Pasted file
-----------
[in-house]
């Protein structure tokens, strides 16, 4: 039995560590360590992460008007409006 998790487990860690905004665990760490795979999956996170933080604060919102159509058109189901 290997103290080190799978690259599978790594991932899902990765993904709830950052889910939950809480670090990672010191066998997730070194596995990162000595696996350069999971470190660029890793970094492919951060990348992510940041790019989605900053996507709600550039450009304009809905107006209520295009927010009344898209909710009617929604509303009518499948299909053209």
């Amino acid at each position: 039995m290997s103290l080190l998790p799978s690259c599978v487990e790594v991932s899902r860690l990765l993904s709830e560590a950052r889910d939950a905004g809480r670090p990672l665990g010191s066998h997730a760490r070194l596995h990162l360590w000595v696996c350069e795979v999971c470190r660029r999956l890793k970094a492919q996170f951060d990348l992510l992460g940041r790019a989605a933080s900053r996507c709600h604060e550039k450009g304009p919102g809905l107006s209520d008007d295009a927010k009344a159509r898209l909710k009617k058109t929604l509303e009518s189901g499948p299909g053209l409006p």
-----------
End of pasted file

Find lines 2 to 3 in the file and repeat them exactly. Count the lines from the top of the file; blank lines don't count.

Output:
């Protein structure tokens, strides 16, 4: 039995560590360590992460008007409006 998790487990860690905004665990760490795979999956996170933080604060919102159509058109189901 290997103290080190799978690259599978790594991932899902990765993904709830950052889910939950809480670090990672010191066998997730070194596995990162000595696996350069999971470190660029890793970094492919951060990348992510940041790019989605900053996507709600550039450009304009809905107006209520295009927010009344898209909710009617929604509303009518499948299909053209």
């Amino acid at each position: 039995m290997s103290l080190l998790p799978s690259c599978v487990e790594v991932s899902r860690l990765l993904s709830e560590a950052r889910d939950a905004g809480r670090p990672l665990g010191s066998h997730a760490r070194l596995h990162l360590w000595v696996c350069e795979v999971c470190r660029r999956l890793k970094a492919q996170f951060d990348l992510l992460g940041r790019a989605a933080s900053r996507c709600h604060e550039k450009g304009p919102g809905l107006s209520d008007d295009a927010k009344a159509r898209l909710k009617k058109t929604l509303e009518s189901g499948p299909g053209l409006p």